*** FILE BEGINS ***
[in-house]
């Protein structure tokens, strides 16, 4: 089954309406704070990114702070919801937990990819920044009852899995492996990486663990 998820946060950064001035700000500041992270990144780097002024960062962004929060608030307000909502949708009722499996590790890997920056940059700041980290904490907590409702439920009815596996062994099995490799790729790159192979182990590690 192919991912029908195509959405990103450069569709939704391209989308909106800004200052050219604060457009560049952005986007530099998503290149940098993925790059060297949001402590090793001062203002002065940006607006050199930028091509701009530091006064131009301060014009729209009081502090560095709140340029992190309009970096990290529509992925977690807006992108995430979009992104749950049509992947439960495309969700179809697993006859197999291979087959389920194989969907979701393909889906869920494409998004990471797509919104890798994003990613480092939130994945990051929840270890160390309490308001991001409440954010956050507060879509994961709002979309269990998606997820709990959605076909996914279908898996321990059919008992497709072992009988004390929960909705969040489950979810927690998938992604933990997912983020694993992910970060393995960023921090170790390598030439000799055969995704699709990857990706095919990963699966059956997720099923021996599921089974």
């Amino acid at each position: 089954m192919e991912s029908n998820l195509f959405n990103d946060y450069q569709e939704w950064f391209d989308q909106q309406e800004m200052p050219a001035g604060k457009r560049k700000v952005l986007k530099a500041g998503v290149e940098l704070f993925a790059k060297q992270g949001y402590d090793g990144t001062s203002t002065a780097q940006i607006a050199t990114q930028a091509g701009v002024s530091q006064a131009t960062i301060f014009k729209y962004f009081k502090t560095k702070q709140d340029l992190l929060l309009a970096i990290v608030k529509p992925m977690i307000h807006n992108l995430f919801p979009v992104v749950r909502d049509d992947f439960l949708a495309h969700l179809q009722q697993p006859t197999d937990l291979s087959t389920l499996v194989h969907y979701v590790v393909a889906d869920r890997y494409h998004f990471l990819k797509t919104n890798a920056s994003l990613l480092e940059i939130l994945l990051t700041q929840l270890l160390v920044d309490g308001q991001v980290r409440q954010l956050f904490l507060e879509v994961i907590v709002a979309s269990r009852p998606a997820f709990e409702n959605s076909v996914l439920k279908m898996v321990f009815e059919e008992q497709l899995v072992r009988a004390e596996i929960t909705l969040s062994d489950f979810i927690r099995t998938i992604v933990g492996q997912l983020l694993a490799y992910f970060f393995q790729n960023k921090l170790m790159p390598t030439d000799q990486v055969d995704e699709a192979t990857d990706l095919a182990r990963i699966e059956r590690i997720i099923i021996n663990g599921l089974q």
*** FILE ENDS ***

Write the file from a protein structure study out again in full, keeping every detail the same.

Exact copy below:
[in-house]
């Protein structure tokens, strides 16, 4: 089954309406704070990114702070919801937990990819920044009852899995492996990486663990 998820946060950064001035700000500041992270990144780097002024960062962004929060608030307000909502949708009722499996590790890997920056940059700041980290904490907590409702439920009815596996062994099995490799790729790159192979182990590690 192919991912029908195509959405990103450069569709939704391209989308909106800004200052050219604060457009560049952005986007530099998503290149940098993925790059060297949001402590090793001062203002002065940006607006050199930028091509701009530091006064131009301060014009729209009081502090560095709140340029992190309009970096990290529509992925977690807006992108995430979009992104749950049509992947439960495309969700179809697993006859197999291979087959389920194989969907979701393909889906869920494409998004990471797509919104890798994003990613480092939130994945990051929840270890160390309490308001991001409440954010956050507060879509994961709002979309269990998606997820709990959605076909996914279908898996321990059919008992497709072992009988004390929960909705969040489950979810927690998938992604933990997912983020694993992910970060393995960023921090170790390598030439000799055969995704699709990857990706095919990963699966059956997720099923021996599921089974």
């Amino acid at each position: 089954m192919e991912s029908n998820l195509f959405n990103d946060y450069q569709e939704w950064f391209d989308q909106q309406e800004m200052p050219a001035g604060k457009r560049k700000v952005l986007k530099a500041g998503v290149e940098l704070f993925a790059k060297q992270g949001y402590d090793g990144t001062s203002t002065a780097q940006i607006a050199t990114q930028a091509g701009v002024s530091q006064a131009t960062i301060f014009k729209y962004f009081k502090t560095k702070q709140d340029l992190l929060l309009a970096i990290v608030k529509p992925m977690i307000h807006n992108l995430f919801p979009v992104v749950r909502d049509d992947f439960l949708a495309h969700l179809q009722q697993p006859t197999d937990l291979s087959t389920l499996v194989h969907y979701v590790v393909a889906d869920r890997y494409h998004f990471l990819k797509t919104n890798a920056s994003l990613l480092e940059i939130l994945l990051t700041q929840l270890l160390v920044d309490g308001q991001v980290r409440q954010l956050f904490l507060e879509v994961i907590v709002a979309s269990r009852p998606a997820f709990e409702n959605s076909v996914l439920k279908m898996v321990f009815e059919e008992q497709l899995v072992r009988a004390e596996i929960t909705l969040s062994d489950f979810i927690r099995t998938i992604v933990g492996q997912l983020l694993a490799y992910f970060f393995q790729n960023k921090l170790m790159p390598t030439d000799q990486v055969d995704e699709a192979t990857d990706l095919a182990r990963i699966e059956r590690i997720i099923i021996n663990g599921l089974q």